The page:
Recent Land Preservation Projects




The Central Street Land (12 Acres abutting Mt. Hope Cemetery)

Purchased with a combination of Community Preservation Funds, donations from private citizens and a gift from ACT, this property completes a significant green belt on the Heath Hen Meadow Brook extending from the Dunn Land at the Stow line (see below) through the Whitcomb Land owned by ACT up to this property on Central Street in West Acton.  It comprises significant wetlands and a large upland portion behind Mt. Hope Cemetery.  With this acquisition, the extensive trails in the area can be extended and give greater access to this most diverse area. 



The Dunn Land (6.5 Acres in Acton and 24 Acres in Stow)

This property, which spans the Acton – Stow line completes a significant protected land corridor, and will give the public access to a spectacular area adjacent to the Heath Hen Meadow Brook and the Heath Hen Meadow conservation area.   It will also give connections to the Captain Sargent conservation area in Stow. 
As stated in the Special Town Meeting Warrant:   These purchases  create a key link between the 100 acre Heath Hen Meadow conservation land in South Acton and the 154 acre Captain Sargent conservation land in Stow.  It also provides key access to the Whitcomb Land, which is owned by ACT.






The Dunn Land in Winter near the Border with Captain Sargent Land in Stow and by the Heath Hen Meadow Brook



Wright Hill (14 Acres) West Acton

Originally known as Mead Farm, this extraordinary property is one of the highest point in Acton.  In an outstanding example of Neighborhood Advocacy, the neighbors formed the "Wright Hill Association" to purchase the property with the goal of conserving the open space.  Working with ACT, and the Town Open Space Committee, a proposal was made to sell the land to the Town using Community Preservation /Funds. This proposal was accepted and the resulting Town Meeting article passed unanimously in April 2014. 





The Anderson Land (20 Acres) on Newtown and Arlington Roads

ACT initiated this project to preserve a significant parcel adjacent to the Bulette  Conservation area. This project was financed by the Community Preservation Fund.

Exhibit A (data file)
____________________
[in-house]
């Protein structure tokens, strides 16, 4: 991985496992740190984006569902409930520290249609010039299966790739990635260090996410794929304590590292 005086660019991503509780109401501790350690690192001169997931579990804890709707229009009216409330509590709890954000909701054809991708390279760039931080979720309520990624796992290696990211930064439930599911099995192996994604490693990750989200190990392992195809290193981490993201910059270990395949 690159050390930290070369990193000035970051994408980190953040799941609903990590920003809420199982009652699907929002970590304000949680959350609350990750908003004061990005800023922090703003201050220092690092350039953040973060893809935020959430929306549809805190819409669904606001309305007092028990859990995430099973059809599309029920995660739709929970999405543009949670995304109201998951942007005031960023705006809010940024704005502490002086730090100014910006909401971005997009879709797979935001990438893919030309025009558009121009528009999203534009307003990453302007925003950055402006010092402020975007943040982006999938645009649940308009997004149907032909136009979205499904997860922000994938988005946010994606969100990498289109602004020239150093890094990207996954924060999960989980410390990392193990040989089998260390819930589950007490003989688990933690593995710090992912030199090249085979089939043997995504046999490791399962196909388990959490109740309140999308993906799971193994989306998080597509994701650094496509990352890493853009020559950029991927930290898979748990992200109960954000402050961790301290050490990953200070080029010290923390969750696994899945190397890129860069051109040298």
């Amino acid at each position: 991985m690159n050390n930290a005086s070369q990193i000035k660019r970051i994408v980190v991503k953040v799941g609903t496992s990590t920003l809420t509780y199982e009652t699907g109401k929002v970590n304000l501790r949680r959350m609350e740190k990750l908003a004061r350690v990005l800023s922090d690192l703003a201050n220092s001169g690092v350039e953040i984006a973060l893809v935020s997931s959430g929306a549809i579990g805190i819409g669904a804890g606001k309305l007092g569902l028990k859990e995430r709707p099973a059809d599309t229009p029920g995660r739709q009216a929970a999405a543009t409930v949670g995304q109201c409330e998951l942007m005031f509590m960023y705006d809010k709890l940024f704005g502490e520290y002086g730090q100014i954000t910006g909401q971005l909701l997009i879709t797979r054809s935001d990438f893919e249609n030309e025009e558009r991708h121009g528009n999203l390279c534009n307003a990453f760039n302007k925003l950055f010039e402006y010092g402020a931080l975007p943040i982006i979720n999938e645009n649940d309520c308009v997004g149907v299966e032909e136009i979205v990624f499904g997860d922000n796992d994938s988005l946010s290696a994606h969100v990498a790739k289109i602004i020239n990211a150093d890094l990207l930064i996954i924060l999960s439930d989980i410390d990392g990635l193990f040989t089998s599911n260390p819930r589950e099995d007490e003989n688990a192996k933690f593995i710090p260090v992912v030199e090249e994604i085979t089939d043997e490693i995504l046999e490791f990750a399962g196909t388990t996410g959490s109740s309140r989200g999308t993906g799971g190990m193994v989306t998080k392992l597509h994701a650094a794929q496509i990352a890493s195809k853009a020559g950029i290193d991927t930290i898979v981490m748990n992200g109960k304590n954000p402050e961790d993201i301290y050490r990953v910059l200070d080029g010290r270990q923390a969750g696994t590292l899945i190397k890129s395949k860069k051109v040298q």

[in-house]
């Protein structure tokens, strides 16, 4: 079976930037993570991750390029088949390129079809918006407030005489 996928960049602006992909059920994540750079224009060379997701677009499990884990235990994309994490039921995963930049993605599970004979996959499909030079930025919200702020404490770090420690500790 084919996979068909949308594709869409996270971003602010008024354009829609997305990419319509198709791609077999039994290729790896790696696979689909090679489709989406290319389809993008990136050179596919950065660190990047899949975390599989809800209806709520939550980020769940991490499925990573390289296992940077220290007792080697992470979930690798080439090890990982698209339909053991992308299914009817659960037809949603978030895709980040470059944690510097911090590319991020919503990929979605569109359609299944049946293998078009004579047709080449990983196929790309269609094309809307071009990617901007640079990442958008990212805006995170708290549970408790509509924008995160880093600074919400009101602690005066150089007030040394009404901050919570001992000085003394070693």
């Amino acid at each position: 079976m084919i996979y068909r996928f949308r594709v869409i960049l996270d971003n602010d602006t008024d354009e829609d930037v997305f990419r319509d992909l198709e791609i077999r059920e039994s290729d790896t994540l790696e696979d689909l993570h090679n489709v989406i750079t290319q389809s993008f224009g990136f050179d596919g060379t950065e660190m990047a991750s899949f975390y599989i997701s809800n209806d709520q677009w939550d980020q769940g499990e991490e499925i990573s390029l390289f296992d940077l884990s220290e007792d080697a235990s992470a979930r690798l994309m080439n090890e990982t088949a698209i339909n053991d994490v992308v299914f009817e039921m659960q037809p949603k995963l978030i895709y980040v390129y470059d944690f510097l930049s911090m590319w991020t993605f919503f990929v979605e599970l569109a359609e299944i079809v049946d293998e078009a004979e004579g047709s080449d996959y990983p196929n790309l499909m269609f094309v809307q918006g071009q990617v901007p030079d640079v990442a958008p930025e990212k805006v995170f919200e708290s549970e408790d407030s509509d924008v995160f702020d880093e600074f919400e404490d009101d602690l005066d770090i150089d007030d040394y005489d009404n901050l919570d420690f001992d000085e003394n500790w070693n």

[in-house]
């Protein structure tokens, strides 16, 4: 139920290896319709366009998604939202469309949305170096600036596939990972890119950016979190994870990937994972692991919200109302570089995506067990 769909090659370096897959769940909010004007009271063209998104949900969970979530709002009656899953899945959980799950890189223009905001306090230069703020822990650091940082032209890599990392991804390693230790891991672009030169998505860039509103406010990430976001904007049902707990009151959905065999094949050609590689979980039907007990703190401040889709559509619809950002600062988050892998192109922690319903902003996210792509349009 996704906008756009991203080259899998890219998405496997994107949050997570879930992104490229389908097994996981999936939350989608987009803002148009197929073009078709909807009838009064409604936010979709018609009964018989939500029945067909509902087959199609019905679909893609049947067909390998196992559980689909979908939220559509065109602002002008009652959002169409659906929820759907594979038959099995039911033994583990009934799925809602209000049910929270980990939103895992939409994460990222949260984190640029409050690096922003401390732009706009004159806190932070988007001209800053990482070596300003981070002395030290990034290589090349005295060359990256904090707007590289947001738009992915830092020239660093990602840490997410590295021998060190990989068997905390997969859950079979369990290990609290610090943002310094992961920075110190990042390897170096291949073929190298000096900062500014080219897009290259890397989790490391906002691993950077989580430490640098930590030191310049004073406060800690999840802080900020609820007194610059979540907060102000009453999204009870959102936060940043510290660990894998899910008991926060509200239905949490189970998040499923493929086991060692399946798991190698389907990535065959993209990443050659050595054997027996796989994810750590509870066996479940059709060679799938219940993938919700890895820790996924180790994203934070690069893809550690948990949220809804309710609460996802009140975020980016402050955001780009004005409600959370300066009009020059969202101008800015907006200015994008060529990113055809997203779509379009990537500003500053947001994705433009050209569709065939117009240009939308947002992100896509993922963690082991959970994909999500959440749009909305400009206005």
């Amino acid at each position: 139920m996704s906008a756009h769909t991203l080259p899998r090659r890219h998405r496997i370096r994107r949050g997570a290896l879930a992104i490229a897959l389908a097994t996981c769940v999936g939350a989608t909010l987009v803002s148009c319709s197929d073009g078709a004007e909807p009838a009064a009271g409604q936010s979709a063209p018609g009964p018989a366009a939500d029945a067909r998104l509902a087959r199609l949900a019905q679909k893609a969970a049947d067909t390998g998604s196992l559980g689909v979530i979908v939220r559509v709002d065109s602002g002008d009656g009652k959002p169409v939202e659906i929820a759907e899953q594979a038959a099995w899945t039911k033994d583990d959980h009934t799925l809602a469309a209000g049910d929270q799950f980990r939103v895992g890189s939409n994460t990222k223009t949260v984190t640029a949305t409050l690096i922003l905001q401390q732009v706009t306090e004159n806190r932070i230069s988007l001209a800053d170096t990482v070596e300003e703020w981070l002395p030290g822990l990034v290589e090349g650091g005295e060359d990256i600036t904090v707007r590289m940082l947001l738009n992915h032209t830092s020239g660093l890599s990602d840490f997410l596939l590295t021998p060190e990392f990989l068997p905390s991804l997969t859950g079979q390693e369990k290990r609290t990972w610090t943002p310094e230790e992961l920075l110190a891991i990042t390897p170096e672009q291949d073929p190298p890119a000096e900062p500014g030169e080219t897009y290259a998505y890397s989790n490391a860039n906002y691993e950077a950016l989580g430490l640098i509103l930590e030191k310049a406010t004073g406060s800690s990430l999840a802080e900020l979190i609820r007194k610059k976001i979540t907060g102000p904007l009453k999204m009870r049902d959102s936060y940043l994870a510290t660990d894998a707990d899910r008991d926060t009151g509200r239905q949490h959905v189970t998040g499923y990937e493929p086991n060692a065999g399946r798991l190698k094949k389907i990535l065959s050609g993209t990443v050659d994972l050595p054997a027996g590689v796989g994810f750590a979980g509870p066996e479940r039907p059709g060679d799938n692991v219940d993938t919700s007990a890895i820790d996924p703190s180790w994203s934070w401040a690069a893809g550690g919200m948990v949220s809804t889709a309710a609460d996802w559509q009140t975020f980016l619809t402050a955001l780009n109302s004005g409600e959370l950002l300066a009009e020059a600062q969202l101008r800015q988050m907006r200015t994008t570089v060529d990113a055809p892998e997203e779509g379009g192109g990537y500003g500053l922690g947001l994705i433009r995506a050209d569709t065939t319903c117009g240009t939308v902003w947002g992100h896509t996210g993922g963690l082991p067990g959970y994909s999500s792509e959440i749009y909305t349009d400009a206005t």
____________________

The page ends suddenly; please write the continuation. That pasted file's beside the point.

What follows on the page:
The Caouette Simeone Farmland in (8.5 Acres)  South Acton

ACT initiated this project and provided partial funding for the purchase by the Town via the Community Preservation Fund.  ACT now joinlty holds and monitors a conservation restriction on this propery along with the Sudbury Valley Trustees (SVT). 





The Gaebel land (5 Acres)  at Great Hill Conservation Area

ACT initiated this project and worked with the Acton Community  Preservation Committee (CPC) for funding.  We now hold and monitor a conservation restriction on this property.


Near the northern border where the Gaebel Land intersects with existing Great Hill trails
 




The Donald land (11Acres) at the Acton Arboretum

ACT co-holds  and Monitors (with the Sudbury Valey Trustees)  a Permanent Conservation Easement on this Land, which is now owned by the Town of Acton and incorporated into the Acton Arboretum

 



The Whitcomb land (16 Acres) at Heath Hen Meadow Brook

ACT purchased this 16 acre parcel as part of an effort to connect the Heath Hen Meadow Brook and Flagg Hill Conservation Areas.  It now connects with the Dunn Land, which straddles the Acton - Stow border.




The Kingman Pasture (6.5 Acres), on Esterbrook Road

ACT holds and monitors a permanent conservation easement on this open pasture land.




                                                   


The Groener land (12 Acres) by the Nagog Conservation Area
 

ACT Initiated this project and worked with CPC for Funding, holds and  monitors a permanent conservation easement.

                                  One of Many Intriguing Stone Piles on the Groener Land

 

The Department of Correction Farmlands on Route 2 (107 Acres in Acton)

ACT worked with the Sudbury Valley Trustees and the Concord Conservation Land Trust to secure Commonwealth open-space protection for these lands along Route 2.   The portion of land in Acton is shown in the yellow cross hatching.
Copyright © 2001-2017 by Acton Conservation Trust. All rights reserved.
Revised: August 22, 2017